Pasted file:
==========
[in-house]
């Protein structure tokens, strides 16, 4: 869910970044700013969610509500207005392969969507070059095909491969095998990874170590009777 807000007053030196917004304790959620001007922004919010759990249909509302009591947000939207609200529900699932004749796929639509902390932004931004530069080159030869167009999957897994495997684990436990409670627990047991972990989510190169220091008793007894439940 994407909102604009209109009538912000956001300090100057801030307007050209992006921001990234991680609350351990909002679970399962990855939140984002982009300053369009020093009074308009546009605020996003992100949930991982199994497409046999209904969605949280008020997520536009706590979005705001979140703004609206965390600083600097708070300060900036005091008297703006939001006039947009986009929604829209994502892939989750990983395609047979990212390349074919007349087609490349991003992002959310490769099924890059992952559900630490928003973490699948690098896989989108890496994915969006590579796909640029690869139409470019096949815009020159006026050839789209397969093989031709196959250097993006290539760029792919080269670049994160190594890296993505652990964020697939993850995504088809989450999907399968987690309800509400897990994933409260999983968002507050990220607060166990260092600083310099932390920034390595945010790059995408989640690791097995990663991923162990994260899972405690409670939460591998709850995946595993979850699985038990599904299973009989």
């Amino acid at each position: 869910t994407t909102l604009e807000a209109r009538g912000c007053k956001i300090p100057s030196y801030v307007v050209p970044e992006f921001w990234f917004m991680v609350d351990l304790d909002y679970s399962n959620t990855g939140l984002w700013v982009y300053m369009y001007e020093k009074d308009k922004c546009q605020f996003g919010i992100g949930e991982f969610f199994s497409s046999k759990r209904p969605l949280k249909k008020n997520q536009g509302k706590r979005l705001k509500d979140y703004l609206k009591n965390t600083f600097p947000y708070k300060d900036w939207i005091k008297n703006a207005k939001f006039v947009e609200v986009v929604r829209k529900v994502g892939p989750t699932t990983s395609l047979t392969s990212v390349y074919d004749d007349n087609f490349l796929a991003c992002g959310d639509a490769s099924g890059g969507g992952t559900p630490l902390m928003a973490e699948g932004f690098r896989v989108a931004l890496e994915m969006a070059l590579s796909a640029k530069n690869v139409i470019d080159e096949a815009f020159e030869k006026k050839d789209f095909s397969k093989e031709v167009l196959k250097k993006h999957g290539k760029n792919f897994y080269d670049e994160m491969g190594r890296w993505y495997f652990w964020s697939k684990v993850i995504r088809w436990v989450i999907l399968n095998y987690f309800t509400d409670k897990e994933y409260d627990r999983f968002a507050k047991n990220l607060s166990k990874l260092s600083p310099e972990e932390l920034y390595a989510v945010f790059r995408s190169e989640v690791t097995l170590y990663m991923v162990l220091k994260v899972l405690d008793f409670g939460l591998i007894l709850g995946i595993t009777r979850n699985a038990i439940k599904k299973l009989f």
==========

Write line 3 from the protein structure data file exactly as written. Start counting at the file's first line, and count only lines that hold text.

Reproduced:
């Amino acid at each position: 869910t994407t909102l604009e807000a209109r009538g912000c007053k956001i300090p100057s030196y801030v307007v050209p970044e992006f921001w990234f917004m991680v609350d351990l304790d909002y679970s399962n959620t990855g939140l984002w700013v982009y300053m369009y001007e020093k009074d308009k922004c546009q605020f996003g919010i992100g949930e991982f969610f199994s497409s046999k759990r209904p969605l949280k249909k008020n997520q536009g509302k706590r979005l705001k509500d979140y703004l609206k009591n965390t600083f600097p947000y708070k300060d900036w939207i005091k008297n703006a207005k939001f006039v947009e609200v986009v929604r829209k529900v994502g892939p989750t699932t990983s395609l047979t392969s990212v390349y074919d004749d007349n087609f490349l796929a991003c992002g959310d639509a490769s099924g890059g969507g992952t559900p630490l902390m928003a973490e699948g932004f690098r896989v989108a931004l890496e994915m969006a070059l590579s796909a640029k530069n690869v139409i470019d080159e096949a815009f020159e030869k006026k050839d789209f095909s397969k093989e031709v167009l196959k250097k993006h999957g290539k760029n792919f897994y080269d670049e994160m491969g190594r890296w993505y495997f652990w964020s697939k684990v993850i995504r088809w436990v989450i999907l399968n095998y987690f309800t509400d409670k897990e994933y409260d627990r999983f968002a507050k047991n990220l607060s166990k990874l260092s600083p310099e972990e932390l920034y390595a989510v945010f790059r995408s190169e989640v690791t097995l170590y990663m991923v162990l220091k994260v899972l405690d008793f409670g939460l591998i007894l709850g995946i595993t009777r979850n699985a038990i439940k599904k299973l009989f």